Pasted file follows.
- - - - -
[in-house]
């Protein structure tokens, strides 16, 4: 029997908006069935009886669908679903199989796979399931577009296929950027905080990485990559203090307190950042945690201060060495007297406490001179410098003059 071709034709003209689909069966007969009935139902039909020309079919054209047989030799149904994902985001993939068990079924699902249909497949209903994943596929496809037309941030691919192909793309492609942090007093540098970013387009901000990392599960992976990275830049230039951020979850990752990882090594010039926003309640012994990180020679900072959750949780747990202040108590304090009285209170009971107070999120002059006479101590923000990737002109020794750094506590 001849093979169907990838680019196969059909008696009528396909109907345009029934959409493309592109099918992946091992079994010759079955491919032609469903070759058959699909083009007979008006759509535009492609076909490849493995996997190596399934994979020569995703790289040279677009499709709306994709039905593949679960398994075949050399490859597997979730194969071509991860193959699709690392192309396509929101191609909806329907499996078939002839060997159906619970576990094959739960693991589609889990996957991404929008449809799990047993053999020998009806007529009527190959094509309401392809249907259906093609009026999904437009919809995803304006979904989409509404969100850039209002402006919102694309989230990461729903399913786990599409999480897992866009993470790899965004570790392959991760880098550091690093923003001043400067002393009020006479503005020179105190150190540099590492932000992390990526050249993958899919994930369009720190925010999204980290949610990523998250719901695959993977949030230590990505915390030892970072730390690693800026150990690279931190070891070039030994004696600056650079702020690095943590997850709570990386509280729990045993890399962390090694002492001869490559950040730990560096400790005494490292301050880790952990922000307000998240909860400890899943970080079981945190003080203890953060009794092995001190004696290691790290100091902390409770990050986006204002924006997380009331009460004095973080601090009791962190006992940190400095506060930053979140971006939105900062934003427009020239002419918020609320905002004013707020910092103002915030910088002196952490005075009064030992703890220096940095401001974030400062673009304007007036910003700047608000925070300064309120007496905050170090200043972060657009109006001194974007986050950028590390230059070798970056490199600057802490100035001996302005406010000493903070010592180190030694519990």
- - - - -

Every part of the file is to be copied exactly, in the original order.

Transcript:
[in-house]
């Protein structure tokens, strides 16, 4: 029997908006069935009886669908679903199989796979399931577009296929950027905080990485990559203090307190950042945690201060060495007297406490001179410098003059 071709034709003209689909069966007969009935139902039909020309079919054209047989030799149904994902985001993939068990079924699902249909497949209903994943596929496809037309941030691919192909793309492609942090007093540098970013387009901000990392599960992976990275830049230039951020979850990752990882090594010039926003309640012994990180020679900072959750949780747990202040108590304090009285209170009971107070999120002059006479101590923000990737002109020794750094506590 001849093979169907990838680019196969059909008696009528396909109907345009029934959409493309592109099918992946091992079994010759079955491919032609469903070759058959699909083009007979008006759509535009492609076909490849493995996997190596399934994979020569995703790289040279677009499709709306994709039905593949679960398994075949050399490859597997979730194969071509991860193959699709690392192309396509929101191609909806329907499996078939002839060997159906619970576990094959739960693991589609889990996957991404929008449809799990047993053999020998009806007529009527190959094509309401392809249907259906093609009026999904437009919809995803304006979904989409509404969100850039209002402006919102694309989230990461729903399913786990599409999480897992866009993470790899965004570790392959991760880098550091690093923003001043400067002393009020006479503005020179105190150190540099590492932000992390990526050249993958899919994930369009720190925010999204980290949610990523998250719901695959993977949030230590990505915390030892970072730390690693800026150990690279931190070891070039030994004696600056650079702020690095943590997850709570990386509280729990045993890399962390090694002492001869490559950040730990560096400790005494490292301050880790952990922000307000998240909860400890899943970080079981945190003080203890953060009794092995001190004696290691790290100091902390409770990050986006204002924006997380009331009460004095973080601090009791962190006992940190400095506060930053979140971006939105900062934003427009020239002419918020609320905002004013707020910092103002915030910088002196952490005075009064030992703890220096940095401001974030400062673009304007007036910003700047608000925070300064309120007496905050170090200043972060657009109006001194974007986050950028590390230059070798970056490199600057802490100035001996302005406010000493903070010592180190030694519990």